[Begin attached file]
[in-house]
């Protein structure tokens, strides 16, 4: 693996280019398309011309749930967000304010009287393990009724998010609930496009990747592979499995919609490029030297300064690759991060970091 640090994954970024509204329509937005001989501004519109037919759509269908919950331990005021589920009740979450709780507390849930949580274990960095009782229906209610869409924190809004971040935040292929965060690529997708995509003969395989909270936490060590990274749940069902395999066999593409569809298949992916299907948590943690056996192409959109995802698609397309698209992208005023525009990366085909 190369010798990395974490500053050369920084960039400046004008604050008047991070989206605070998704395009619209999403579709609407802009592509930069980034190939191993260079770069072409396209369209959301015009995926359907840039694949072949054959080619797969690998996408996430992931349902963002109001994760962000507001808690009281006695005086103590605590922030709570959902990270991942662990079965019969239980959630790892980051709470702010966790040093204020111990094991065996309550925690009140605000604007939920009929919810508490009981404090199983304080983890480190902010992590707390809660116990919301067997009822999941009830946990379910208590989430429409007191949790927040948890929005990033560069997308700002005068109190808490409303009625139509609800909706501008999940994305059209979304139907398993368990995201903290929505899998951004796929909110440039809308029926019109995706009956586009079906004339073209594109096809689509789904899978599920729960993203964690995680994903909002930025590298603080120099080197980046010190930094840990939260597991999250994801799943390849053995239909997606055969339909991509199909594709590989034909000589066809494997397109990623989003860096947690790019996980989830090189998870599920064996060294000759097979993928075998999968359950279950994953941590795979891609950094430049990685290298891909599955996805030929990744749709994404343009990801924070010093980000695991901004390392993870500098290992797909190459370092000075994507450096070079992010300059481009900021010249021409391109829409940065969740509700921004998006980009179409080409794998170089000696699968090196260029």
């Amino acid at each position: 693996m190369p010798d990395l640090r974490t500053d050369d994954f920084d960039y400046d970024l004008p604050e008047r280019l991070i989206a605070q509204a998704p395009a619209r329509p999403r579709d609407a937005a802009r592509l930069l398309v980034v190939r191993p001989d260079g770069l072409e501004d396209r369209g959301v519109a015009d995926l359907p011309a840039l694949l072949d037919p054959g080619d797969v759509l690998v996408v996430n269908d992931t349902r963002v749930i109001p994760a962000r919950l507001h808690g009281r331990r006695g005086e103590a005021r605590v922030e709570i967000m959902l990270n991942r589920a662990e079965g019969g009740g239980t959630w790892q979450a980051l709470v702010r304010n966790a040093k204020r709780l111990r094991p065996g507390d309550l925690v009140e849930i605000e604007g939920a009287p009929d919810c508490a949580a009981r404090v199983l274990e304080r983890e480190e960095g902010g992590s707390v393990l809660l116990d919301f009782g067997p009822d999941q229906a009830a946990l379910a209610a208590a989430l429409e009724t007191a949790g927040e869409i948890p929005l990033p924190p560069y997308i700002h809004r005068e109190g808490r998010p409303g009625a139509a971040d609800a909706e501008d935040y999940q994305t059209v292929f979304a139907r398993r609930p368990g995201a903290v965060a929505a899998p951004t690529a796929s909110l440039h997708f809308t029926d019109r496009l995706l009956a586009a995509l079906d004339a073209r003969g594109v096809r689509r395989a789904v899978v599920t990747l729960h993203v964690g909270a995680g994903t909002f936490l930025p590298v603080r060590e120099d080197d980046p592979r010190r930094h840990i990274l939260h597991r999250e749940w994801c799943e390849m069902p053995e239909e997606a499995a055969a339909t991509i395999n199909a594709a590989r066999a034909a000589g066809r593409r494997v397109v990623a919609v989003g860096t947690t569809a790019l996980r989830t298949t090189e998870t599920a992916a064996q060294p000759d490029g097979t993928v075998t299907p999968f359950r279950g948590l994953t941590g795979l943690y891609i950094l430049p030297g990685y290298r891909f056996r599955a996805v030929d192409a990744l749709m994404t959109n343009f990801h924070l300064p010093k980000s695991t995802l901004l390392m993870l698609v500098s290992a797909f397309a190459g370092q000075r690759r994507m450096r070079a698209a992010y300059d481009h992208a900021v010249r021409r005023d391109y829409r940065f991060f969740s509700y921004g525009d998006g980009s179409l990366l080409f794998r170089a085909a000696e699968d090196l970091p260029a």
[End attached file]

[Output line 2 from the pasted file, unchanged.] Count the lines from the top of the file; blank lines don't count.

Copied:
């Protein structure tokens, strides 16, 4: 693996280019398309011309749930967000304010009287393990009724998010609930496009990747592979499995919609490029030297300064690759991060970091 640090994954970024509204329509937005001989501004519109037919759509269908919950331990005021589920009740979450709780507390849930949580274990960095009782229906209610869409924190809004971040935040292929965060690529997708995509003969395989909270936490060590990274749940069902395999066999593409569809298949992916299907948590943690056996192409959109995802698609397309698209992208005023525009990366085909 190369010798990395974490500053050369920084960039400046004008604050008047991070989206605070998704395009619209999403579709609407802009592509930069980034190939191993260079770069072409396209369209959301015009995926359907840039694949072949054959080619797969690998996408996430992931349902963002109001994760962000507001808690009281006695005086103590605590922030709570959902990270991942662990079965019969239980959630790892980051709470702010966790040093204020111990094991065996309550925690009140605000604007939920009929919810508490009981404090199983304080983890480190902010992590707390809660116990919301067997009822999941009830946990379910208590989430429409007191949790927040948890929005990033560069997308700002005068109190808490409303009625139509609800909706501008999940994305059209979304139907398993368990995201903290929505899998951004796929909110440039809308029926019109995706009956586009079906004339073209594109096809689509789904899978599920729960993203964690995680994903909002930025590298603080120099080197980046010190930094840990939260597991999250994801799943390849053995239909997606055969339909991509199909594709590989034909000589066809494997397109990623989003860096947690790019996980989830090189998870599920064996060294000759097979993928075998999968359950279950994953941590795979891609950094430049990685290298891909599955996805030929990744749709994404343009990801924070010093980000695991901004390392993870500098290992797909190459370092000075994507450096070079992010300059481009900021010249021409391109829409940065969740509700921004998006980009179409080409794998170089000696699968090196260029």